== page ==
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Tweets Surrounding Paul Ryan Pick May Have Violated Electioneering Rules

When news broke that Rep. Paul Ryan (Wis.) had been tapped as presumptive GOP presidential nominee Mitt Romney’s running mate, many of his colleagues on Capitol Hill turned to Twitter to share their reactions. In the process, they may have unwittingly violated House and Senate rules that prohibit Members from “campaigning” via tweets.

The Sunlight Foundation, which collects politicians’ deleted tweets and posts them online, found a number of instances where Congressional lawmakers, primarily from the House side, expressed excitement or disappointment over the Ryan pick – and then erased them from their Twitter feeds.

“Could NOT be more thrilled with the @RepPaulRyan VP pick. Romney-Ryan 2012!!” tweeted Rep. Jeb Hensarling (R-Texas), who took the post down after 44 seconds.

“@Matt_Romney Saw you on TV Sat. standing next to our outstanding VP pick, Paul Ryan. Thanks for making the trip to Spokane last week. #VP,” Rep. Cathy McMorris Rodgers (R-Wash.) wrote to Romney’s son, keeping the tweet online for 21 hours.

“@MittRomney sent a clear msg to Independent voters this a.m.: ‘Take a hike,'” tweeted Rep. Chris Van Hollen (D-Md.), ranking member on the Budget Committee to Ryan’s chairman. He deleted the statement 37 minutes later.

These tweets might have been deleted, the Sunlight Foundation suggested in a blog post Wednesday, because the lawmakers or their offices realized they were running afoul of policies that ban them from electioneering through social media accounts maintained in their official capacity as sitting Members of Congress.

“The tweets that the Sunlight Foundation report referenced … I think there is a reason why they were deleted,” a House aide familiar with the rules regarding franking and mass communications told Roll Call. “Someone maybe had second thoughts or decided it wasn’t an appropriate use of official resources, and they were deleted.”

Rep. Renee Ellmers (R-N.C.) tweeted a series of congratulatory and celebratory messages about the Ryan pick, all of which have since been deleted.

“I applaud the great VP choice @MittRomney made in principled conservative and American success story @RepPaulRyan,” one such tweet read.

The Sunlight Foundation reported that Ellmers’ spokesman, Tom Doheny, confirmed that the staff recognized quickly that the tweets were out of bounds, typed out in the “heat of the moment” and “mistakenly sent out on the official account.”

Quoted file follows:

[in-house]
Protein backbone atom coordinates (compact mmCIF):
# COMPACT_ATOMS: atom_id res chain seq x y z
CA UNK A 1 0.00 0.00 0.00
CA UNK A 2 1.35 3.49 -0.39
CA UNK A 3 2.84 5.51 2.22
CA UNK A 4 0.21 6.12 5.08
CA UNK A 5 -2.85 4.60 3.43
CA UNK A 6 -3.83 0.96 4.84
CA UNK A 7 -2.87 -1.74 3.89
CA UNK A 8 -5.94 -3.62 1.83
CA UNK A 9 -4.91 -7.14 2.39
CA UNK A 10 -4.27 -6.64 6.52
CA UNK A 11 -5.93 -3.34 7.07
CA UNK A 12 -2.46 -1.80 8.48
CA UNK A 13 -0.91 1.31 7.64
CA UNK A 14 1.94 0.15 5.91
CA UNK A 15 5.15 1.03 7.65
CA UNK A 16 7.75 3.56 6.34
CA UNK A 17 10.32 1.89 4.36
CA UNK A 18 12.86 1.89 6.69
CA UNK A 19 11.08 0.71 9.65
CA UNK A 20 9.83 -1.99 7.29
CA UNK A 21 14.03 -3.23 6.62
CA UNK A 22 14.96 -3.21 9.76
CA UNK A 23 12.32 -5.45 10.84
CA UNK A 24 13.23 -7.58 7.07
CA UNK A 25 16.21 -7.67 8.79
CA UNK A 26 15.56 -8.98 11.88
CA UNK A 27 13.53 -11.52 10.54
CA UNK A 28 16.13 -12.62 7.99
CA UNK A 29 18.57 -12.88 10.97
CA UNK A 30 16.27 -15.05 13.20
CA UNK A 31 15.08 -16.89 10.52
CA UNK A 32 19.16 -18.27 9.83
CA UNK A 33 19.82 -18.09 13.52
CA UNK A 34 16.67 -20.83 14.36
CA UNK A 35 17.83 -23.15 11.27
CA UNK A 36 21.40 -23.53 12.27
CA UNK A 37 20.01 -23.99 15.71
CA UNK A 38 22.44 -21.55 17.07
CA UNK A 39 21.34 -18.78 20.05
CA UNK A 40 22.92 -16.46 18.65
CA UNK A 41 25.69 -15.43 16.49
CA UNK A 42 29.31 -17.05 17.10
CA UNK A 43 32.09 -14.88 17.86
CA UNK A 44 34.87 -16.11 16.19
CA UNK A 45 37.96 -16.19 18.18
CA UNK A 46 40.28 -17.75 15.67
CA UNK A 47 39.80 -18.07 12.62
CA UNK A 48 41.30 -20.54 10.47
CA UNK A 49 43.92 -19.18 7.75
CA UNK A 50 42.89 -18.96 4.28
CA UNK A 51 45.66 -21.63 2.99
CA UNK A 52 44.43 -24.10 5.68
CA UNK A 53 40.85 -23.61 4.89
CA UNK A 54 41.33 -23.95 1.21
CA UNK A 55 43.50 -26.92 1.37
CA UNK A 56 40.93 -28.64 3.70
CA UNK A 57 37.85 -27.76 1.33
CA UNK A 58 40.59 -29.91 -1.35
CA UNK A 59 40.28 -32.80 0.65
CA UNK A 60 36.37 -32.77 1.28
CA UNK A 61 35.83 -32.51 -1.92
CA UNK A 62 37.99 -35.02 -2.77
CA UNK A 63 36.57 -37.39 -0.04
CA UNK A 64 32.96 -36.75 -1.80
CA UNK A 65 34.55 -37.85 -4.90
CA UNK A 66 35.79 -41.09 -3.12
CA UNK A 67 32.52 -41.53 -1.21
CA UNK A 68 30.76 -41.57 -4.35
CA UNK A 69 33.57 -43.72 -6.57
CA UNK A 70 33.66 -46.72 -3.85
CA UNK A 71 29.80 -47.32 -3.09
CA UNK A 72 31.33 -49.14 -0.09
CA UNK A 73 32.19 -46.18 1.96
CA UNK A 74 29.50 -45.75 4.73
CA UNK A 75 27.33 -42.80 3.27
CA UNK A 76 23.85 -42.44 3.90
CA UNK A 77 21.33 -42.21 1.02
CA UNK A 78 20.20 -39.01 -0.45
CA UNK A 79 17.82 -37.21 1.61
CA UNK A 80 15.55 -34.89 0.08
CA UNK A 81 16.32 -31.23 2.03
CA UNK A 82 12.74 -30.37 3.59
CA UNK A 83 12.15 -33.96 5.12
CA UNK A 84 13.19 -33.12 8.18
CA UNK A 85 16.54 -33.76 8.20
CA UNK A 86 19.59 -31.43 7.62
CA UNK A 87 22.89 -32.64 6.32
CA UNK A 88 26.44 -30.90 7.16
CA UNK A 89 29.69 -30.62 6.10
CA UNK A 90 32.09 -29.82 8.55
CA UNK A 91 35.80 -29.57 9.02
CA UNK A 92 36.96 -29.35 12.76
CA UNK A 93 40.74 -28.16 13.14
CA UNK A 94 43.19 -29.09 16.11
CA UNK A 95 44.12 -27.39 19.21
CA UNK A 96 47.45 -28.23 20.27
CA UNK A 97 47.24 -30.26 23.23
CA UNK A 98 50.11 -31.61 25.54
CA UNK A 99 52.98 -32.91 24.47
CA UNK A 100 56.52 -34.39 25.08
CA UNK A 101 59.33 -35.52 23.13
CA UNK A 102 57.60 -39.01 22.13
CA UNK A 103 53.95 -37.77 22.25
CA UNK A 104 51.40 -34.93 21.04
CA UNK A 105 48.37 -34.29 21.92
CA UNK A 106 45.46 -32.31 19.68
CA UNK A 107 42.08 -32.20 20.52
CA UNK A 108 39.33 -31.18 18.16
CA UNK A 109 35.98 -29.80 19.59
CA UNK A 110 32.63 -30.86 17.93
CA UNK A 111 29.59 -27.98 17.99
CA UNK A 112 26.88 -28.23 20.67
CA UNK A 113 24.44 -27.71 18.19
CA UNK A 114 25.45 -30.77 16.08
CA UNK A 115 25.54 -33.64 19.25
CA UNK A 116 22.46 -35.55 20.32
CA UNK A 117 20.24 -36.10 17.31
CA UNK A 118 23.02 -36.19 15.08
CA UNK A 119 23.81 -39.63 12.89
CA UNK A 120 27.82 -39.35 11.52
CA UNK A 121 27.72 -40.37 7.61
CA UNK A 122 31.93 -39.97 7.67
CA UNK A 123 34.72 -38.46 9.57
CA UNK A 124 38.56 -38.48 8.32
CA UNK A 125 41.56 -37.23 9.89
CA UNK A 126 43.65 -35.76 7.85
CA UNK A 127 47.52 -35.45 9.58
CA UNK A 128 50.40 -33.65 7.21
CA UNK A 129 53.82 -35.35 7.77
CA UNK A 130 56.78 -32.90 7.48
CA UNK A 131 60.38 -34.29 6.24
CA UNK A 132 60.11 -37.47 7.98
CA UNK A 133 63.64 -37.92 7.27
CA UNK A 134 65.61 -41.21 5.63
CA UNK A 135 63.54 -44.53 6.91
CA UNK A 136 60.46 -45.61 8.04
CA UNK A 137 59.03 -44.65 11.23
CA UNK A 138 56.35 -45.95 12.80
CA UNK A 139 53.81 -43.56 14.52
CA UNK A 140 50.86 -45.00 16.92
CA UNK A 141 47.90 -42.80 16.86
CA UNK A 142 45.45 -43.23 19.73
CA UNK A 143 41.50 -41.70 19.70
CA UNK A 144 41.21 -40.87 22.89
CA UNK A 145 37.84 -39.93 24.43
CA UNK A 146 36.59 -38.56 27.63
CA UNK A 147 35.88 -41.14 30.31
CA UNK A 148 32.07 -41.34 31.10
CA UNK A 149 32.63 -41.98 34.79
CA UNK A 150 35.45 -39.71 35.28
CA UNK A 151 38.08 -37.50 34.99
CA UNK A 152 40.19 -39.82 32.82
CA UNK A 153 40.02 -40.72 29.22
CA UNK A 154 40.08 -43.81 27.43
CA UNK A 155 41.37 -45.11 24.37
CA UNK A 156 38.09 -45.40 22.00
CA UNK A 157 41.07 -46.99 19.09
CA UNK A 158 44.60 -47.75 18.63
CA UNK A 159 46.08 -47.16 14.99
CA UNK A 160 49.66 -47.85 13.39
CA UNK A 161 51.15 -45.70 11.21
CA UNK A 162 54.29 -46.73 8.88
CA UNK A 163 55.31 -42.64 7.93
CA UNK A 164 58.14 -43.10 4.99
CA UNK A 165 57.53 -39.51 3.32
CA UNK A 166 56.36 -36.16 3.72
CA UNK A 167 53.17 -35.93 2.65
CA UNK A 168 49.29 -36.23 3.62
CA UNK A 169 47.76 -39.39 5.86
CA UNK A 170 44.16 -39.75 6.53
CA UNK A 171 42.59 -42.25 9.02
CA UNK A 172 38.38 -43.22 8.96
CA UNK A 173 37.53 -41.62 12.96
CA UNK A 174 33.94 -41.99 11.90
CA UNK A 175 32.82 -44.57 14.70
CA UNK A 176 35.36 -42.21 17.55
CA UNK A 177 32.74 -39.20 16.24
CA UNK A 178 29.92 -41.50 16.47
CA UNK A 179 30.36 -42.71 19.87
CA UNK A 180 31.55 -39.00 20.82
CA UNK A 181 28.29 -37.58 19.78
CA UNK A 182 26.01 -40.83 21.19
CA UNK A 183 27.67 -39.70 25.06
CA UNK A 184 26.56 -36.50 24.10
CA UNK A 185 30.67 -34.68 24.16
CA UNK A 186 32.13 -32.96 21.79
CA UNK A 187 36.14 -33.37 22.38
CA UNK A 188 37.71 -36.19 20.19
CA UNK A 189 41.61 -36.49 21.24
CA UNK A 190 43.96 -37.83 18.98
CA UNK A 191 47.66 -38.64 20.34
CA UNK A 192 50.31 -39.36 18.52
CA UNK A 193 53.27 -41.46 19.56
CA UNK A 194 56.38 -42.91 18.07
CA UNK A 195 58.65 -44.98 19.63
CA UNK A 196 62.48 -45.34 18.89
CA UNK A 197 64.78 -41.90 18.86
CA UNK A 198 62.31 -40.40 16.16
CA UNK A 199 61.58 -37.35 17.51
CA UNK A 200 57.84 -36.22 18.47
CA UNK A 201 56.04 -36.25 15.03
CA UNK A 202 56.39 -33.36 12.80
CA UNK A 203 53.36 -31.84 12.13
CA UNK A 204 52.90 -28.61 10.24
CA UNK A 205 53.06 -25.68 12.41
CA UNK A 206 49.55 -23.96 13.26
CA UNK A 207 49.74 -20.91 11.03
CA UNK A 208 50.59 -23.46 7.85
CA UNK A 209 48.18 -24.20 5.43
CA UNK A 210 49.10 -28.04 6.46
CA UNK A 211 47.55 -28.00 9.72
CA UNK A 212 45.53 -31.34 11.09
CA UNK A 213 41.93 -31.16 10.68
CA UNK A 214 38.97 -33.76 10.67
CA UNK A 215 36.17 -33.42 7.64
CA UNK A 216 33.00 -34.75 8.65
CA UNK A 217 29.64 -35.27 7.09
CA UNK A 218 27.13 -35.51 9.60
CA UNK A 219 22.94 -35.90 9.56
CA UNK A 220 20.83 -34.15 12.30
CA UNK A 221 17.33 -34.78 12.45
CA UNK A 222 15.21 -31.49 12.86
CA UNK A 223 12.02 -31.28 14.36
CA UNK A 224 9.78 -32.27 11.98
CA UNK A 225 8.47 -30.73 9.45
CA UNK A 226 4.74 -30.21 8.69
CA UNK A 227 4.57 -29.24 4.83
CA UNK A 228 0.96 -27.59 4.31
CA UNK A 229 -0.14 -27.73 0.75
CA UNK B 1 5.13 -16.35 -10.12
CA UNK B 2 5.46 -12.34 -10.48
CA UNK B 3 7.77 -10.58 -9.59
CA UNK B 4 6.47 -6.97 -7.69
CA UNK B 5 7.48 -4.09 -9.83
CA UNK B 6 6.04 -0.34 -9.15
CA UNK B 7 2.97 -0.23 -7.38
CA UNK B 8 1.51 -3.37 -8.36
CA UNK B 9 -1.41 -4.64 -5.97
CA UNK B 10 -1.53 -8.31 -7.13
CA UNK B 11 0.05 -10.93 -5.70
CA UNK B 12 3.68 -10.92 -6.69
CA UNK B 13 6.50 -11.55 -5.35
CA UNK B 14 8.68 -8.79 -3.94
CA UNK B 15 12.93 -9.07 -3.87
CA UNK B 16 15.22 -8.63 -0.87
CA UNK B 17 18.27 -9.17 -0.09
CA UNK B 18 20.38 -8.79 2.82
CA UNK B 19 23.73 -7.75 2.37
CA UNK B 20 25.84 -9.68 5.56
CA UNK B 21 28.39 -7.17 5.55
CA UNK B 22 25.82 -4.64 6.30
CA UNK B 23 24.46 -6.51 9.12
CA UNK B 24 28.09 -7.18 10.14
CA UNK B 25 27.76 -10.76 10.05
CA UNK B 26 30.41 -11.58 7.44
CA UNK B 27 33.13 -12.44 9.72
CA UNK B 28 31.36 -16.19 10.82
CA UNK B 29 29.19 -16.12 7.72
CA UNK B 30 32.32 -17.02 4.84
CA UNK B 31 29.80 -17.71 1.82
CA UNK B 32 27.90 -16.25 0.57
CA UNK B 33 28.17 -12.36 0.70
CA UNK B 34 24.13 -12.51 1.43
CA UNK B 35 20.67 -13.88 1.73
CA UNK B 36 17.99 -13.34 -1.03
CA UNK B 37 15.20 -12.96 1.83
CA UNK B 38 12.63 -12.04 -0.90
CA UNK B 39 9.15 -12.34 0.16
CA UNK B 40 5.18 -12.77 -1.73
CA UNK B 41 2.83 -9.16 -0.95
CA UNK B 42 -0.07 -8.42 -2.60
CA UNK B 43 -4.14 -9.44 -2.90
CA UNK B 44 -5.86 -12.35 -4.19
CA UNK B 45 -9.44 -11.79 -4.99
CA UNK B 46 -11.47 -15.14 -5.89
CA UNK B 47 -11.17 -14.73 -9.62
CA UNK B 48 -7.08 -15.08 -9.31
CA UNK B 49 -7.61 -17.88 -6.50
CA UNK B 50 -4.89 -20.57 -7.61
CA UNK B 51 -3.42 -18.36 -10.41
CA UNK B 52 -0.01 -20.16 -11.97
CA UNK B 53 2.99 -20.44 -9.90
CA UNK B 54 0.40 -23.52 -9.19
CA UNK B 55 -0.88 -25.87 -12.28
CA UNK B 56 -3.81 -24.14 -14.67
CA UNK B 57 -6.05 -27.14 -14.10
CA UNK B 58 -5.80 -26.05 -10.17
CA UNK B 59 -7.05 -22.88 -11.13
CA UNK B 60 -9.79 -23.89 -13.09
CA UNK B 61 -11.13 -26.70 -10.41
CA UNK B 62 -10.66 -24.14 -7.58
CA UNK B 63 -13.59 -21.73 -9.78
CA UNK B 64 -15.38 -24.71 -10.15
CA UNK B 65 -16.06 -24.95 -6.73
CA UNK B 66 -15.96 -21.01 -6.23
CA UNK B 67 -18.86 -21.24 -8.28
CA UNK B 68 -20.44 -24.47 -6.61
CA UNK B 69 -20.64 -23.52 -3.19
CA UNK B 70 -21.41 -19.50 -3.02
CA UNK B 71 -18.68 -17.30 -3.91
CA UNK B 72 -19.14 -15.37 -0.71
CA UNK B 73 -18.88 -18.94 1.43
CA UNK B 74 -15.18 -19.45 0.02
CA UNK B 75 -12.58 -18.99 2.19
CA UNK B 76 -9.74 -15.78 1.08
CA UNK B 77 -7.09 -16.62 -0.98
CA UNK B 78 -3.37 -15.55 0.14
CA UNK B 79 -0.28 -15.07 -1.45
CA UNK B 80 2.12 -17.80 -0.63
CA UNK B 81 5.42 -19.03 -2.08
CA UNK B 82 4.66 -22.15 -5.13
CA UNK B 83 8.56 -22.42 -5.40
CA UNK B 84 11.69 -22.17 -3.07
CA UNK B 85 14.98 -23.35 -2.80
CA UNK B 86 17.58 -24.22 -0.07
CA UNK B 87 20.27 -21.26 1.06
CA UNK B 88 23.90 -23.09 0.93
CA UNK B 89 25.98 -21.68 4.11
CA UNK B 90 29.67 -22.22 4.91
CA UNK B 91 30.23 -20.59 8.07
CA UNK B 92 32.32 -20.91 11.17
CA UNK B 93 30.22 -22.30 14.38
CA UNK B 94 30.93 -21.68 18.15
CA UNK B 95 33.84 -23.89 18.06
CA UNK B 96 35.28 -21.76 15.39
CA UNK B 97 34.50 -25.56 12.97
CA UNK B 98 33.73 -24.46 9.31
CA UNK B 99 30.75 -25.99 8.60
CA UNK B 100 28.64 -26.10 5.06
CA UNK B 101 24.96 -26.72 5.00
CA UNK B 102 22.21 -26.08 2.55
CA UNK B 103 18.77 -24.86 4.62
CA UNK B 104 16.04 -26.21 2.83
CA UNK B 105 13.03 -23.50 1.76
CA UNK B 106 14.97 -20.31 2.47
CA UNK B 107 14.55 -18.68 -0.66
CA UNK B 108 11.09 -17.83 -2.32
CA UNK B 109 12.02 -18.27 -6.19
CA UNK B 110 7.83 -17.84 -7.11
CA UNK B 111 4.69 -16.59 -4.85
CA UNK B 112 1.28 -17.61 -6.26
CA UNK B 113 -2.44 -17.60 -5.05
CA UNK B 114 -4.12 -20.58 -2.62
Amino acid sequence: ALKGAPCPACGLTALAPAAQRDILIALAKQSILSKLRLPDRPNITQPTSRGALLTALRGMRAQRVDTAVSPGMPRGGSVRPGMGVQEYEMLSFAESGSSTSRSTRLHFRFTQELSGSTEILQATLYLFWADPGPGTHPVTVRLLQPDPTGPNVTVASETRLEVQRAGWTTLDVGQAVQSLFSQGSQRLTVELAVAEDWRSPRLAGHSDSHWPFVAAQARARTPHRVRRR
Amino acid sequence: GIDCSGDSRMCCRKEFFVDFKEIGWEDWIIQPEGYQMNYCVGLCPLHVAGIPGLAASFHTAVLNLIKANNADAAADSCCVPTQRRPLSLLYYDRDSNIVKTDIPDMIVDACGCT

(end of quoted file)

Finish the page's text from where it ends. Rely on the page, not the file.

As Twitter use has expanded, lawmakers have struggled to nail down and then conform to specific rules and regulations regarding their behavior. Finding common ground over what constitutes its appropriate use is further complicated by the fact that Members’ Twitter accounts, like other social networking tools, are managed at any given moment in time by full-time staffers, part-time interns and the Members themselves.

“It was yet another indication that lawmakers, who are working hard to be hip to social media, haven’t quite mastered the nuances of communications in an electronic age,” the Sunlight Foundation’s Kathryn Lucero wrote of these recent incidents. “Social media has helped congressional offices connect with constituents. … But the easy access to these new media platforms, like Twitter, has led many elected officials to impulsively blurt out their opinion regarding campaign-related matters.”

The Members’ Congressional Handbook governs posting standards on third-party social media sites for Members in the House and is very specific in its ban on electioneering on those sites in official capacities – but does not mention Twitter specifically. A new franking manual could be rolled out later this year from the bipartisan House Franking Commission that revises and clarifies terms of use across a wide range of Members’ mass communications, but Twitter rules would not be included in that update.

Correction: 10:15 a.m.

An earlier version of this article incorrectly stated what would be included in the new franking manual. The Members’ Congressional Handbook dictates terms of use for Twitter and the use of third-party social media websites.

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